Software Management and the link with EAM/MRO

May 6, 2009

Hardware-oriented MRO systems need to cope with the accelerating complexity and velocity of change found within hardware embedded (and loaded) software on today’s aircraft, cars, ships, industrial products etc.. One of the most critical aspects that PLM can address is the coupling of hardware and its certified software. PLM Configuration Managed software can nicely sit next to an EAM/MRO application. Integration of applications concerned with management of requirements, configurations and maintenance statuses captures all of the critical information needed to assure that the software status of an asset is known at any point in time. From the MRO perspective all relevant information regarding the ‘master record’ configurations are available (See also Enterprise Asset Management category) across specific aircraft categories for example, but also the  individualized real-time status information of the current configuration for every managed tail number. We all remember the stories of software problems in cars, here the same link can be established between the Vehicle Identification Number and its software status. When integrated with problem reports, a complete closed loop failure record and action system can be operated and this would provide a full accountability from discrepancy till resolution.

The figure in my post about Enterprise Asset Management (EAM) meets PLM (Enterprise Asset Management Category) depicts the connection between the engineering and the support definition. In the accompanying text I also stated that both of these definitions are not the same at the aggregate level but the lower positioned and shared ‘bom-lets’ are. These bom-let items represent software and hardware. So the engineering definition nicely defines the technical status based on company configuration rules and these are propagated (change management driven) to the support definition. One observation: In the engineering definition the configuration context may be unit number, in the support definition this may additionally be date, i.e. the date that this specific definition has been or should be physically implemented. The observant reader may also appreciate the importance of such support definition compared with pure engineering (product development). The complete service definition records comprise the operating and service handbooks stored with the physical software versions. In a client support context this information would additionally comprise appropriate Service Bulletins and formal Directives. In a complete digital cycle; the software upgrade, the Bulletins and Directives including the latest handbooks would need to be synched with for example an ‘electronic flight bag’ or a mobile device that supports a service engineer.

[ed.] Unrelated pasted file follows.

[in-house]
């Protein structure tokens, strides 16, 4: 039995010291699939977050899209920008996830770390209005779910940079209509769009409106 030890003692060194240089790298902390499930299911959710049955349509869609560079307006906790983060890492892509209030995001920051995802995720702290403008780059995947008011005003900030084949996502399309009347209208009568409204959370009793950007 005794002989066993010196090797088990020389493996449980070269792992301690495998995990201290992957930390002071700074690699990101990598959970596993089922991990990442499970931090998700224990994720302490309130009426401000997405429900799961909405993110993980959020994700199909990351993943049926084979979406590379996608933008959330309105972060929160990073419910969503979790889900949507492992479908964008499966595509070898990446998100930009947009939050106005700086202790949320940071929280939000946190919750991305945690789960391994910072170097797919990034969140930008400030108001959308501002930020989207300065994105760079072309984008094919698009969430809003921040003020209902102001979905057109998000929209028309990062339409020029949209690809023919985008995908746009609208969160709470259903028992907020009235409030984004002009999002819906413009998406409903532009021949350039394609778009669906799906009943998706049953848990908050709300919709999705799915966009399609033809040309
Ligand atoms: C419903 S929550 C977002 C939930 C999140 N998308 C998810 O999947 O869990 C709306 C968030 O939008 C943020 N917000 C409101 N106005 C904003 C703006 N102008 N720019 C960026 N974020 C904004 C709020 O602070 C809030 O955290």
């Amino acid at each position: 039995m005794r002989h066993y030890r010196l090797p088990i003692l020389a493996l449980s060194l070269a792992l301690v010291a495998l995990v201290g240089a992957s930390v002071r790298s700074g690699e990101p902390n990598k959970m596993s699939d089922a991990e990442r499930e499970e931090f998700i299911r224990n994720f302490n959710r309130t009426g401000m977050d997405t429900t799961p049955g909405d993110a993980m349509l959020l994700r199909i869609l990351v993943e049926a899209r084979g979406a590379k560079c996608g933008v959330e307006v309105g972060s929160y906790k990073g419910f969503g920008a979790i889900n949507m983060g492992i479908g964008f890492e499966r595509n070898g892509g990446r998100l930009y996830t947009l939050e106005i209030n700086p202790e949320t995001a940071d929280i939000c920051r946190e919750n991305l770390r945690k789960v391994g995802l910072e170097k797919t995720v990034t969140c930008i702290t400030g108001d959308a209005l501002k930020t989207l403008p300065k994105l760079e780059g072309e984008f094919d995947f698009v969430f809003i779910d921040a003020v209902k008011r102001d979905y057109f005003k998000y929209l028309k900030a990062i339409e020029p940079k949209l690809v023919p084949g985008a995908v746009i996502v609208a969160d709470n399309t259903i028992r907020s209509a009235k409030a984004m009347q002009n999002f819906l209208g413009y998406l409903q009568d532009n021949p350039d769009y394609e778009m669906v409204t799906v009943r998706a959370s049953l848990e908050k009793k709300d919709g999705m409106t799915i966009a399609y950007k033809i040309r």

So, what would be the benefit when the software definition would be ‘integrated’ with the EAM/MRO support definition as illustrated over:

  1. Accountability regarding authorized and physical configurations
  2. Provide full visibility of authorized configurations to those responsible for maintenance planning and execution
  3. Reduced sustainment and compliance risks and costs
  4. Full record management regarding authorized and physical configurations, discrepancies and corrective actions (engineering changes) and operational recommendations at every point in time during the asset lifecycle

Obviously one needs to take in consideration the three operational models I presented in the first post in this series. I believe that item 4 in the list above is primarily an OEM advantage as this type of information is concerned with the product reliability and maintainability cycle. The items 1-3 apply to all operational models.
Lastly; and calling on the observant reader again, the above not only applies to software but to all (hardware) items that comprise the product definition.
In another post I’ll cover the importance and benefits of the integrated definition for mechanical products in the context of Enterprise Content Management and data exchange.

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